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Indybay FeatureRelated Categories: East Bay | Government & Elections | Police State and Prisons
National Lawyers Guild Confronts Oakland Police Brutality During Early Anti-Trump Protests (audio)
Within hours of the announcement that Trump would be the next president of the United States, protests erupted in Oakland and cities across the country. The first wave of demonstrations in Oakland occurred daily for nearly a week. During that time, Oakland police reverted to historical bad practices in their attempts to quell the protests. The San Francisco chapter of the National Lawyers Guild (NLG) held a press conference on November 21 to publicly address the dangerous actions and physical injuries caused by OPD during the demonstrations. (full audio below)
(The NLG's Carey Lamprecht, Cat Brooks, and Jonathan Sidney speak out in front of Oakland City Hall.)
The NLG and their legal observers who were present in the streets report that two people had teeth chipped during rough arrests, one of whom suffered a fractured skull. On the first night of major protests, despite the fact that there had been no major incidents up to that point, police declared an unlawful assembly and lobbed tear gas into the crowd without warning. Police regularly discharged CS flash bang grenades into crowds with children, elderly and disabled persons. Motorcycles dangerously charged up onto sidewalks in an effort to scare marchers, although not quite "BUMPing" protesters. An Oakland Police Officer pointed a Specialty Impact Munition launcher at a marked NLG legal observer and a cop watcher who were documenting an arrest. Police were seen pushing protesters toward the back of the march.
Speaking as the interim executive director of the of the NLG San Francisco Bay Area Chapter, Cat Brooks described the repression and brutality deployed by Oakland police as the worst since Occupy Oakland, which resulted in millions of dollars in legal settlements to those injured and abused.
Assistant Police Chief David Downing in particular was called out for his leading role in some of OPD's worst crowd control incidents over the last decade, from the justice for Oscar Grant movement to now.
Downing was a named plaintiff in the class action lawsuit over the illegal kettle and mass arrest at an Oscar Grant march on November 10, 2010, the case of Spalding vs The City of Oakland later settling for a million dollars.
Downing was involved with enforcing Mayor Schaaf's failed (and unconstitutional) ban on nighttime protests, first sprung on a Say Her Name women's march without advanced notice.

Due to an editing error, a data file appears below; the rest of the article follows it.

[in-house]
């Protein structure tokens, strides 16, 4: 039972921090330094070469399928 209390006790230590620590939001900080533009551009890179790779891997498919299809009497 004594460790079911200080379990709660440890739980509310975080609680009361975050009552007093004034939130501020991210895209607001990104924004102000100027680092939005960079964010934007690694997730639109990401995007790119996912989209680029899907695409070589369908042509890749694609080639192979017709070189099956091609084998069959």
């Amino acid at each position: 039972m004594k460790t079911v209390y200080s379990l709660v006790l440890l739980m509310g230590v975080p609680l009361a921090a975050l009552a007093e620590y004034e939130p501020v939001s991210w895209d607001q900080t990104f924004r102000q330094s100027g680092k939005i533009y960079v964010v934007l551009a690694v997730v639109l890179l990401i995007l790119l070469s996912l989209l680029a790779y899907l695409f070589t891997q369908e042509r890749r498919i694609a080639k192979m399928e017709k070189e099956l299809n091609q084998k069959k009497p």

Downing was roundly criticized earlier this year when it was revealed that he had suggested using water cannons on Oakland protesters, oblivious to the racial overtones.
Carey Lamprecht speaks to the inconsistencies between OPD's crowd control policies and their actions at these early Trump protests. She says there was a definite uptick in brutality and the NLG is concerned, knowing that with Trump as President there will continue to be tensions in the streets.
Legal observer Jonathan Sidney spoke to the events of Thursday, November 10. He reports that after three hours of protests without incident, Oakland police provoked confrontations by making baseless arrests, with riot clad officers looking for a fight. Throughout the rest of night, police made violent arrests and deployed tear gas without warning.
Police treated legal observers violently, in a manner Jonathan felt was intended to discourage legal observers from documenting police abuses. At one point, a legal observer overheard a police commander issue an order, "Guild's out, shields out."
At one point, a female officer charged at Jonathan and pointed her weapon at his head. Jonathan says Oakland police actions were "entirely unacceptable." Cat notes the irony of protesters speaking against potential upcoming state repression under Trump facing violent police repression across the country in the first few days after the election.
The National Lawyers Guild has video recordings of a number of the incidents, but is not making them public while legal cases for arrestees continue to work their way through the court.
NLG Calls Out Oakland Police Department for Brutal Treatment of Protesters
Indybay Feature: With Election of Trump as Next US President, Cities Across the Country Rise Up in Protest